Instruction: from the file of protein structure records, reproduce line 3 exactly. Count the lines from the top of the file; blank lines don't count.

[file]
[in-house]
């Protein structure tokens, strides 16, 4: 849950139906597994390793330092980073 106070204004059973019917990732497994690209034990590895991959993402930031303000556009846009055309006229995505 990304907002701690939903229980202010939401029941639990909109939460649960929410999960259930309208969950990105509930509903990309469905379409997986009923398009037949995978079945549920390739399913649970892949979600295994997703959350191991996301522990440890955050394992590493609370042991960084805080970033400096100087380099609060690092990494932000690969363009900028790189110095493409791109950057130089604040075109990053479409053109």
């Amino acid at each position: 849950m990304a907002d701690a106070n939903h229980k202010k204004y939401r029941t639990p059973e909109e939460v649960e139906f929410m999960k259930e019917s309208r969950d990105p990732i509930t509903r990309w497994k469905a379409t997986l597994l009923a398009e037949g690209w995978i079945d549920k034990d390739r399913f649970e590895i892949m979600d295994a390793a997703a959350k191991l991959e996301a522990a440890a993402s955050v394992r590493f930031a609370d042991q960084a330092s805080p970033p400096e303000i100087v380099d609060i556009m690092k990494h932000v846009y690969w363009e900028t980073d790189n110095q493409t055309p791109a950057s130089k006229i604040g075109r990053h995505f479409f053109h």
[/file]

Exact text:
């Amino acid at each position: 849950m990304a907002d701690a106070n939903h229980k202010k204004y939401r029941t639990p059973e909109e939460v649960e139906f929410m999960k259930e019917s309208r969950d990105p990732i509930t509903r990309w497994k469905a379409t997986l597994l009923a398009e037949g690209w995978i079945d549920k034990d390739r399913f649970e590895i892949m979600d295994a390793a997703a959350k191991l991959e996301a522990a440890a993402s955050v394992r590493f930031a609370d042991q960084a330092s805080p970033p400096e303000i100087v380099d609060i556009m690092k990494h932000v846009y690969w363009e900028t980073d790189n110095q493409t055309p791109a950057s130089k006229i604040g075109r990053h995505f479409f053109h």